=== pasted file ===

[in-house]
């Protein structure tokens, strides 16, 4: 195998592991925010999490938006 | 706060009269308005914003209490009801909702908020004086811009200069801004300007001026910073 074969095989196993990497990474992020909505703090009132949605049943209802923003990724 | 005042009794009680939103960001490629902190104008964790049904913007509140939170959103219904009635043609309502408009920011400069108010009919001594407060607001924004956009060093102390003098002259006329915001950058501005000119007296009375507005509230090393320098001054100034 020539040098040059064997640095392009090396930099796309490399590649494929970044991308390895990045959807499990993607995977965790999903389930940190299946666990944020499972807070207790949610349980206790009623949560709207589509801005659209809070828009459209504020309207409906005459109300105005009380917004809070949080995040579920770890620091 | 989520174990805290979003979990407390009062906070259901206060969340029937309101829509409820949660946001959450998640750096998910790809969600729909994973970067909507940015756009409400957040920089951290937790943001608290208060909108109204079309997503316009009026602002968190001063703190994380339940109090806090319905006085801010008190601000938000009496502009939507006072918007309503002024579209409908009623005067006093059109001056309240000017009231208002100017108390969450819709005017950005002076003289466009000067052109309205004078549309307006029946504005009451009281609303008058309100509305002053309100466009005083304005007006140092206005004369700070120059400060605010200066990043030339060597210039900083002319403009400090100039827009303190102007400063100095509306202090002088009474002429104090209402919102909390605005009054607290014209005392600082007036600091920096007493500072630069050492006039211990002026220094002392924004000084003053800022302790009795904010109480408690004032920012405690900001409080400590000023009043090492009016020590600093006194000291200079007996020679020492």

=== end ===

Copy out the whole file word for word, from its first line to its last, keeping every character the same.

[in-house]
């Protein structure tokens, strides 16, 4: 195998592991925010999490938006 | 706060009269308005914003209490009801909702908020004086811009200069801004300007001026910073 074969095989196993990497990474992020909505703090009132949605049943209802923003990724 | 005042009794009680939103960001490629902190104008964790049904913007509140939170959103219904009635043609309502408009920011400069108010009919001594407060607001924004956009060093102390003098002259006329915001950058501005000119007296009375507005509230090393320098001054100034 020539040098040059064997640095392009090396930099796309490399590649494929970044991308390895990045959807499990993607995977965790999903389930940190299946666990944020499972807070207790949610349980206790009623949560709207589509801005659209809070828009459209504020309207409906005459109300105005009380917004809070949080995040579920770890620091 | 989520174990805290979003979990407390009062906070259901206060969340029937309101829509409820949660946001959450998640750096998910790809969600729909994973970067909507940015756009409400957040920089951290937790943001608290208060909108109204079309997503316009009026602002968190001063703190994380339940109090806090319905006085801010008190601000938000009496502009939507006072918007309503002024579209409908009623005067006093059109001056309240000017009231208002100017108390969450819709005017950005002076003289466009000067052109309205004078549309307006029946504005009451009281609303008058309100509305002053309100466009005083304005007006140092206005004369700070120059400060605010200066990043030339060597210039900083002319403009400090100039827009303190102007400063100095509306202090002088009474002429104090209402919102909390605005009054607290014209005392600082007036600091920096007493500072630069050492006039211990002026220094002392924004000084003053800022302790009795904010109480408690004032920012405690900001409080400590000023009043090492009016020590600093006194000291200079007996020679020492």